In Statistics on the Table, statistician and historian of science Stephen M. Stigler collects and revises 22 of his scholarly and often witty essays from the past 25 years reflecting the combination of detective work and statistical thinking that characterize his research.
-- Valerie M. Chase American Scientist
Mainstream statistical topics (e.g. maximum likelihood, degrees of freedom, regression toward the mean) and various statistical writers (particularly Karl Pearson, Jevons, Edgeworth, Galton, Bayes, Gauss and Cauchy) are discussed, as well as some historical curiosities...Any biometrician should find plenty in it to fascinate, enlighten and entertain.
-- D. A. Preece Biometrics
Stigler's useful, readable, and valuable book, with its numerous illuminating illustrations and plentiful insights, is an authoritative and definitive work in the early development of mathematical statistics, and a delightful examination in witty detail of the contributions of Gauss, Laplace, deMoivre, Bayes, Galton, Lexis, James Bernoulli, Quetelet, Edgeworth, and others. With humor and conviction, Stigler describes vividly the events leading to the emergence of statistical concepts and methods.
-- D. V. Chopra Choice
A well-selected collection of 22 essays--some involving major central mathematical ideas, others of a more popular nature--that vividly explore a number of interesting topics about a subject with so many diverse applications.
-- Nestor Osorio Library Journal
[This book's] title comes from a letter written to the London Times in 1910 by the statistician Karl Pearson, exhorting critics of one of his studies to set aside mere opinions and put their 'statistics on the table.' Stigler uses this and other stories to relate the history of his subject, describing along the way the idiosyncratic individuals who have brought logic and mathematical rigor to a frequently confusing area of analysis. The reader who is not alarmed by the occasional graph or simple equation will find this a penetrating and entertaining account.
-- Science News
[This is] a lively and controversial history...well captured in the second major book on the history of statistics by Stephen M. Stigler...In reading this collection, I was struck with the amount of scholarship and thought that went into each of the essays and with the liveliness and wit of the author's writing style.
-- Paul S. Levy Perspectives in Biology and Medicine
It is great to have these essays collected in one volume . . . Irony and self-referencing humor abound in this book, making it entertaining; and clear exposition, thorough research, and insightful descriptions of key developments and personalities make it very much worth your time and money.
-- Russell V. Lenth, American Statistician
Stephen Stigler's 1986 book The History of Statistics: The Measurement of Uncertainty before 1900 was greeted with enthusiasm by both staticians and historians for its penetrating overview of developments in probabilistically oriented statistics before 1900. This new volume, too, will be of interest to both statisticians and historians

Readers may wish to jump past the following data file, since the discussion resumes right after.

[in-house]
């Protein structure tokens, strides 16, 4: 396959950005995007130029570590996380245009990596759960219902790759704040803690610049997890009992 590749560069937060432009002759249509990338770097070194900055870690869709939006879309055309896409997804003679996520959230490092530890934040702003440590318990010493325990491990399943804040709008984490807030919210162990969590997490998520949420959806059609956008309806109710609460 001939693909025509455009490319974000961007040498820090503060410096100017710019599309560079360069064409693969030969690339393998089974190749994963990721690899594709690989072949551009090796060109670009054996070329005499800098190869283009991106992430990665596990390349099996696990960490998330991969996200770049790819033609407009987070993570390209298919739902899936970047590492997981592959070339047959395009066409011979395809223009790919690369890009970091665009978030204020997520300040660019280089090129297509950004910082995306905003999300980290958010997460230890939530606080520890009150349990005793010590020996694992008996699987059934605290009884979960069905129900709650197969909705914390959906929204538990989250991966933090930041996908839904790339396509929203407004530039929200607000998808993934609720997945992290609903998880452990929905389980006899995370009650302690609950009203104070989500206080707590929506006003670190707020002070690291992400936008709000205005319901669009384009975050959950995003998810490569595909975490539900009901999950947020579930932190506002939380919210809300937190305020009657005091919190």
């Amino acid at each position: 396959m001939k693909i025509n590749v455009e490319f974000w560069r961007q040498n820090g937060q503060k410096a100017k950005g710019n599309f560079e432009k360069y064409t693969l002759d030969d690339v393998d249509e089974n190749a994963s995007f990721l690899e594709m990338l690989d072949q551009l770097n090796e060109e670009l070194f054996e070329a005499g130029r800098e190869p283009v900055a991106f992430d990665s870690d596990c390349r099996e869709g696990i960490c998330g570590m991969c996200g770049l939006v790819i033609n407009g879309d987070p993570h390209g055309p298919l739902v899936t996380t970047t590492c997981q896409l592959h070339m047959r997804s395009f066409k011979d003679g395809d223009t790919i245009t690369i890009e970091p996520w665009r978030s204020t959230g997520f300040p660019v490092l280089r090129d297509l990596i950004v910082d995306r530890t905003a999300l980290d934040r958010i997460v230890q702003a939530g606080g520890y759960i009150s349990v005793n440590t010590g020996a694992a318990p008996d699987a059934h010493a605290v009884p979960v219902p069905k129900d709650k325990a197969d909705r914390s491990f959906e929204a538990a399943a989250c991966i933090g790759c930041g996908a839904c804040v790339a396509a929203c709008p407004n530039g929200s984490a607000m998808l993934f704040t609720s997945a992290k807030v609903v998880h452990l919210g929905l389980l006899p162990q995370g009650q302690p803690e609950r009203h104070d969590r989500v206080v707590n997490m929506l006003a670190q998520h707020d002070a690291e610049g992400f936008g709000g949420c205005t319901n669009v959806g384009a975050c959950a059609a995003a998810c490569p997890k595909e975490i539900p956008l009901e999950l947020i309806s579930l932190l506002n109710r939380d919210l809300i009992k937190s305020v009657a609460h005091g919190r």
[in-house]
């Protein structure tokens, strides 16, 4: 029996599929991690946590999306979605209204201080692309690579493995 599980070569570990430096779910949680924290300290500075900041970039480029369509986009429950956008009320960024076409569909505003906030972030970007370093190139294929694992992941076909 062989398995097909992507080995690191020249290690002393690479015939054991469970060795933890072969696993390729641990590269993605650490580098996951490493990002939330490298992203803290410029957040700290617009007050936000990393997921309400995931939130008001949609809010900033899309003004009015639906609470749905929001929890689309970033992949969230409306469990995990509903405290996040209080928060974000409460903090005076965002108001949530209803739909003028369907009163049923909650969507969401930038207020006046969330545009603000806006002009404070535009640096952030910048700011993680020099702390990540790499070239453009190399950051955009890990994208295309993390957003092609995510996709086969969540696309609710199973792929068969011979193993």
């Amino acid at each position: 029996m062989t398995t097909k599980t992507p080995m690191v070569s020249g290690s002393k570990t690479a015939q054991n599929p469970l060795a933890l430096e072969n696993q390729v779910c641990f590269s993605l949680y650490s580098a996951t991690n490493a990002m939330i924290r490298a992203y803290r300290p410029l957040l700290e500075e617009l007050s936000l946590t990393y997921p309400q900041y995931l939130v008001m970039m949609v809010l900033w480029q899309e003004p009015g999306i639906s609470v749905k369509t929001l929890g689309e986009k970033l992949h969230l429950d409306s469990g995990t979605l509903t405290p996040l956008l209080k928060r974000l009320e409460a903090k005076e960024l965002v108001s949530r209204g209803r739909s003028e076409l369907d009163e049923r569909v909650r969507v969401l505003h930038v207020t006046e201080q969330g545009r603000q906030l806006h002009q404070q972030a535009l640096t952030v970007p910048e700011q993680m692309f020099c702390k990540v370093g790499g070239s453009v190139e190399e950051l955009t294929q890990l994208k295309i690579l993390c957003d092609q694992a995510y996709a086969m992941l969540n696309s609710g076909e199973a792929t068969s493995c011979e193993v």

What is the same in this book-or, indeed, even better-is the sparkling and witty style
This book should without question have a place on the bookshelf of every person interested in the history of statistics.
-- Ida H. Stamhuis ISIS
If you have an interest in the history of statistics and also history in relationship to statistics, you will want this book. The standard for scholarship within the statistical community has never been any higher than it is here.
TABLE OF CONTENTS
Part I. Statistics and Social Science
Chapter 1. Karl Pearson and the Cambridge Economists
Chapter 2. The Average Man Is 168 Years Old
Chapter 3. Jevons as Statistician
Chapter 4. Jevons on the King-Davenant Law of Demand
Chapter 5. Francis Ysidro Edgeworth, Statistician
Part II. Galtonian Ideas
Chapter 6. Galton and Identification by Fingerprints
Chapter 7. Stochastic Simulation in the Nineteenth Century
Chapter 8. The History of Statistics in 1933
Chapter 9. Regression toward the Mean
Chapter 10. Statistical Concepts in Psychology
Part III. Some Seventeenth-Century Explorers
Chapter 11. Apollo Mathematicus
Chapter 12. The Dark Ages of Probability
Chapter 13. John Craig and the Probability of History
Part IV. Questions of Discovery
Chapter 14. Stigler’s Law of Eponymy
Chapet 15. Who Discovered Bayes’s Theorem?
Chapter 16. Daniel Bernoulli, Leonhard Euler, and Maximum Likelihood
Chapter 17. Gauss and the Invention of Least Squares
Chapter 18. Cauchy and the Witch of Agnesi
Chapter 19. Karl Pearson and Degrees of Freedom
Part V. Questions of Standards
Chapter 20. Statistics and Standards
Chapter 21. The Trial of the Pyx
Chapter 22. Normative Terminology